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Don't Get Bitten by the Banks!

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There are ways to get around banks' ridiculous policies.Almost everyone young and old in America has some type of checking account with a big name bank. Historically, banks have offered "free checking" to entice customers to open other services with them, such as buying a mortgage. But in the wake of the recent financial meltdown, caused by these very same big banks, changes are afoot that are helping consumers avoid getting in the same mess again. Banks used to make their profits by lending money to anyone who asked, including people who were in over their heads and couldn't make the payments. As a result, people defaulted on their loans leading to foreclosures and unpaid credit card bills. As the economy started to collapse, unemployment increased, which meant more people couldn't pay their bills. Congress then issued the CARD Act, which offered consumers some protection from the predatory actions of banks. The end result is that banks were not making as much profit as they are used to, which of course upsets the fat cats at the top. So banks now need to find a legal way to nickel and dime their customers to get their profits back to where they were.

What is one way they plan on doing this? By eliminating the "free checking account" that we have become accustomed to. As is usual with banks, they are not just coming out and saying that they are getting rid of free checking accounts. They are spinning it by promoting "new and exciting" changes for their customers. Also, many of the changes that will hurt customers are found in those mailings from the banks with fine print that no one reads. So the first time most people will find out about these charges will be on their bill. There are ridiculous charges such as a fee for not having enough money in the account, increased ATM fees, and even a fee to talk to a bank teller! There are, however, ways to get around these fees and bank rather painlessly, as long as we are aware of what our accounts do and do not offer:

Everything is negotiable: If a bank tells you that there is now a monthly maintenance fee with your account, find a way to get around it. Many banks will waive the fee if you sign up for direct deposit of your paycheck, for example. Also, they will be more likely to change things if you talk with a branch manager or official. If negotiating is getting nowhere, tell them you will take your business elsewhere. And if they still don't budge, close the account and go elsewhere. There are tons of options for banks out there, and if the bank you have stuck with for years doesn't think it's important to keep you as a customer, then find somewhere that does.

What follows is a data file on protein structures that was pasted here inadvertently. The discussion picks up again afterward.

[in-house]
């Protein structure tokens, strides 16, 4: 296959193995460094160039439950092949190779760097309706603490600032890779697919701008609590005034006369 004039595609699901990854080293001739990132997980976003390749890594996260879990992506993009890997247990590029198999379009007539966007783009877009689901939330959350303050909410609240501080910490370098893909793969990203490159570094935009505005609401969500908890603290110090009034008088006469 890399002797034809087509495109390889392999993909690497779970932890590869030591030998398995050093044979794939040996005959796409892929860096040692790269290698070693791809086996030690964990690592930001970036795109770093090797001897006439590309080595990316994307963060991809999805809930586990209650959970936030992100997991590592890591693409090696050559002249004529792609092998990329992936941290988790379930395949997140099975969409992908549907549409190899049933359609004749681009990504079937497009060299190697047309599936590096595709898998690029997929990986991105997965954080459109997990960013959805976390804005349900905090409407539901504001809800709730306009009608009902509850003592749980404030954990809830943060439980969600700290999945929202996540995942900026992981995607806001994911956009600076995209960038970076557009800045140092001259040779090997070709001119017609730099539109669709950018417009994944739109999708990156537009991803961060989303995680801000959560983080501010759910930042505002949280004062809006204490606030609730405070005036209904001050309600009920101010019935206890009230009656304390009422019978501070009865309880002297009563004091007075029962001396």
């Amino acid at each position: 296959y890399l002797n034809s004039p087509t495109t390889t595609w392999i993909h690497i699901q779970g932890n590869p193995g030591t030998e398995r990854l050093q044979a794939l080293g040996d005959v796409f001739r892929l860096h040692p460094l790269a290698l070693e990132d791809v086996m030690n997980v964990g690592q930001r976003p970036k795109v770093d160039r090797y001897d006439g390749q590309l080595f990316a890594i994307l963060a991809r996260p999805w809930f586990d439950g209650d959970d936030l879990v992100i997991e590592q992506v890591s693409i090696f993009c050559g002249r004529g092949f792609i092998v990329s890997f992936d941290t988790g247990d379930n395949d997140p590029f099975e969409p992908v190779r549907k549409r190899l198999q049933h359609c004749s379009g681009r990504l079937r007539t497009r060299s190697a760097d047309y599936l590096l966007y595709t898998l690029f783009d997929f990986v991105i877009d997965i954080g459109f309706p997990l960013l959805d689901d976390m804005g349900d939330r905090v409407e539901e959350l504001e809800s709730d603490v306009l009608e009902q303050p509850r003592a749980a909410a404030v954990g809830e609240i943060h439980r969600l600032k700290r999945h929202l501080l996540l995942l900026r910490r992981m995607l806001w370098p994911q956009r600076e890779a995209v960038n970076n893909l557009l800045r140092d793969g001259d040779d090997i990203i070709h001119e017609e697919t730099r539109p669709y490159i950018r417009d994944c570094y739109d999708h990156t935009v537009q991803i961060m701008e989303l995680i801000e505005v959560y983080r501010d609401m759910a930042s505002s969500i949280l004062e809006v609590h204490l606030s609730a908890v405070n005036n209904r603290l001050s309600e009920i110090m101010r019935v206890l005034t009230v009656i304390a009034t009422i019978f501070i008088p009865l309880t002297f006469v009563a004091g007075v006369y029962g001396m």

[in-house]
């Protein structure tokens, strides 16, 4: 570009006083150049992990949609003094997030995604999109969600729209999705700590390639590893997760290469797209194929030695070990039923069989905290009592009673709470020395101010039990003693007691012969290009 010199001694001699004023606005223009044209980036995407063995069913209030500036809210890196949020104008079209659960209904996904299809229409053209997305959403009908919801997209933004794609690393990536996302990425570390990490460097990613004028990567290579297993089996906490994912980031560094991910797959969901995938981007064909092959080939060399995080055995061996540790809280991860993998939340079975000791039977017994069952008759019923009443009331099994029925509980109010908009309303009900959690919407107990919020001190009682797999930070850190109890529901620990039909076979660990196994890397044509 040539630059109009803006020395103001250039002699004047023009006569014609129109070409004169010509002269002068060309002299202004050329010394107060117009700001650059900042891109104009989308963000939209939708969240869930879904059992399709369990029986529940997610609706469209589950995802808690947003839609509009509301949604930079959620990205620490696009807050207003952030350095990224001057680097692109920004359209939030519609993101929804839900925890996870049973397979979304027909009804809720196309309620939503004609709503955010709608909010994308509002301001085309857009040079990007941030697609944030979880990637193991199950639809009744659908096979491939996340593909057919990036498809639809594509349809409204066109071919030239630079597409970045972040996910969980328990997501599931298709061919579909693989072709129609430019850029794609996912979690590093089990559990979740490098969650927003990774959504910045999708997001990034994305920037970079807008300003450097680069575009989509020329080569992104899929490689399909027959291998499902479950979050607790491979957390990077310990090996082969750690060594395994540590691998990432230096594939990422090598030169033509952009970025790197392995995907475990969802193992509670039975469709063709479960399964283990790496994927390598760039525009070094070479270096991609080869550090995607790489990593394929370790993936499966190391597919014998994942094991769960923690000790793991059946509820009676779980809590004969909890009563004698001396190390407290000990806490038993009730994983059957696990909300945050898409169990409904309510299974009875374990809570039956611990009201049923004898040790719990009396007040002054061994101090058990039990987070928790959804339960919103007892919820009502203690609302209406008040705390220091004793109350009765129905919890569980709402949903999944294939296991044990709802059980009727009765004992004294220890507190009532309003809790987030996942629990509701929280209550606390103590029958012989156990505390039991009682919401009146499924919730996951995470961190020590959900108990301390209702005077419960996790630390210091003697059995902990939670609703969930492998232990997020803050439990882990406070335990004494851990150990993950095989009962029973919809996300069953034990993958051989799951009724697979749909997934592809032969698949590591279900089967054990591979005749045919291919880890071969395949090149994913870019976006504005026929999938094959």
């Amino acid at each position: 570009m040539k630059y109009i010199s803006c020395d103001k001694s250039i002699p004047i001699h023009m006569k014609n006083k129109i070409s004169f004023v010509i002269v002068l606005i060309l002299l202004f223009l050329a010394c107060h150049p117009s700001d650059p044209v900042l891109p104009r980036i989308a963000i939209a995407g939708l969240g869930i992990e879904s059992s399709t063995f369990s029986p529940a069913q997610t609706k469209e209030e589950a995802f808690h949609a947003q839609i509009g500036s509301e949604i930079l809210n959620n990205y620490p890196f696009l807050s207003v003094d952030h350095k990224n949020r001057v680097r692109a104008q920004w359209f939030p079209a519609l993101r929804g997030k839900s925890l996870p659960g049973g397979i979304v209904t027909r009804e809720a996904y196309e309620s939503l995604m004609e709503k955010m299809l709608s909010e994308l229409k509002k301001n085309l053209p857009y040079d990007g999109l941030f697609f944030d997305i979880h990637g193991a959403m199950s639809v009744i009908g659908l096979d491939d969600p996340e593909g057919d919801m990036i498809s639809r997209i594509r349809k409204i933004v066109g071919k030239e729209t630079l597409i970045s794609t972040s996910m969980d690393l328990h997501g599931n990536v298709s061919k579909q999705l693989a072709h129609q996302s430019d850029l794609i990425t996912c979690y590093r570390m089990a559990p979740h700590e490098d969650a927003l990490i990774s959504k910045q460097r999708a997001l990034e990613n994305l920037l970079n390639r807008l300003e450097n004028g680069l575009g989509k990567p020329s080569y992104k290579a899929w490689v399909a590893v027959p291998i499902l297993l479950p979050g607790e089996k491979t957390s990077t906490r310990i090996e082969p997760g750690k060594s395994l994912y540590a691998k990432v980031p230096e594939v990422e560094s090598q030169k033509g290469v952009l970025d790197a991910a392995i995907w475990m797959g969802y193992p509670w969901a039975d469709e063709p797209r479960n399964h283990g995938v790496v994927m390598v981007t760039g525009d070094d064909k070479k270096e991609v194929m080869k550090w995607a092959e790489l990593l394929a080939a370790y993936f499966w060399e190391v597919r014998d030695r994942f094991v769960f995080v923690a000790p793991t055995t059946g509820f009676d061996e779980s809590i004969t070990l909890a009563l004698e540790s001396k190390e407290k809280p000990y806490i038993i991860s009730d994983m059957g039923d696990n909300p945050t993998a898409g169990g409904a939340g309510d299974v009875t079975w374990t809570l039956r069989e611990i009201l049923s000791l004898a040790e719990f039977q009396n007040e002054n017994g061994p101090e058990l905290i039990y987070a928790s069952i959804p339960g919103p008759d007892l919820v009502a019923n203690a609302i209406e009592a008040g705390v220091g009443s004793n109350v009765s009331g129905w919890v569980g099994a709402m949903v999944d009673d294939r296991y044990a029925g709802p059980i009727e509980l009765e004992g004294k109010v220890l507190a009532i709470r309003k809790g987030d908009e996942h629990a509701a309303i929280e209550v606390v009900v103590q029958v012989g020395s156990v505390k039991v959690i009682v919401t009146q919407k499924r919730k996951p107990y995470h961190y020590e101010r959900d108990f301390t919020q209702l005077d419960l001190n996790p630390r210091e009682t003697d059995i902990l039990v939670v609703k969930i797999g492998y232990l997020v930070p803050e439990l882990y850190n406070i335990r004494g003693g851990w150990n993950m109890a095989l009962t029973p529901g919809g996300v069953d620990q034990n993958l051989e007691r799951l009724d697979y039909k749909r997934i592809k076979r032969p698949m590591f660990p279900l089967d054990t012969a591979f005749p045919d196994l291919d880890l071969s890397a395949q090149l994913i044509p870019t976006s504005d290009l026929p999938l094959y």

Watch the ATM fees: The fees you can get for withdrawing your own money are getting borderline ridiculous nowadays. You're not always going to have an ATM for your dedicated bank where you are, no matter how big the bank is. This is inconvenient as it is. But if you use another banks ATM, not only will that bank slap you with a fee, but so will your own! These $3 or $4 fees can really add up if you go to the ATM a few times a month. The first way around that is to take out a large enough amount of money to even justify getting hit with a fee. But more importantly, if you do not like paying ATM fees, you can either go to your own banks ATM, or sign up with an account that doesn't charge ATM fees. There are indeed accounts like this if you look around.

Consider an online bank: Many people stay with their big bank because that's where they first opened up their account or it's where their parents do their banking. This is no reason to stay with a bank, especially if they treat their customers badly by inconveniencing them or slapping ridiculous fees. A great alternative would be online banks. They don't have the high overhead needed to maintain hundreds of branches around the world, so they can pass on some of the savings to the customer. Some online banks will refund ATM fees no matter how much they are. They also almost always have better customer service than the big banks. Some people feel wary about not having a physical bank to go to for deposits. This is hardly a problem nowadays because we can do most everything online or over the phone. So if your current bank is treating you badly, an online bank is almost always a good option.

Author of this article: Wajahat Hussain
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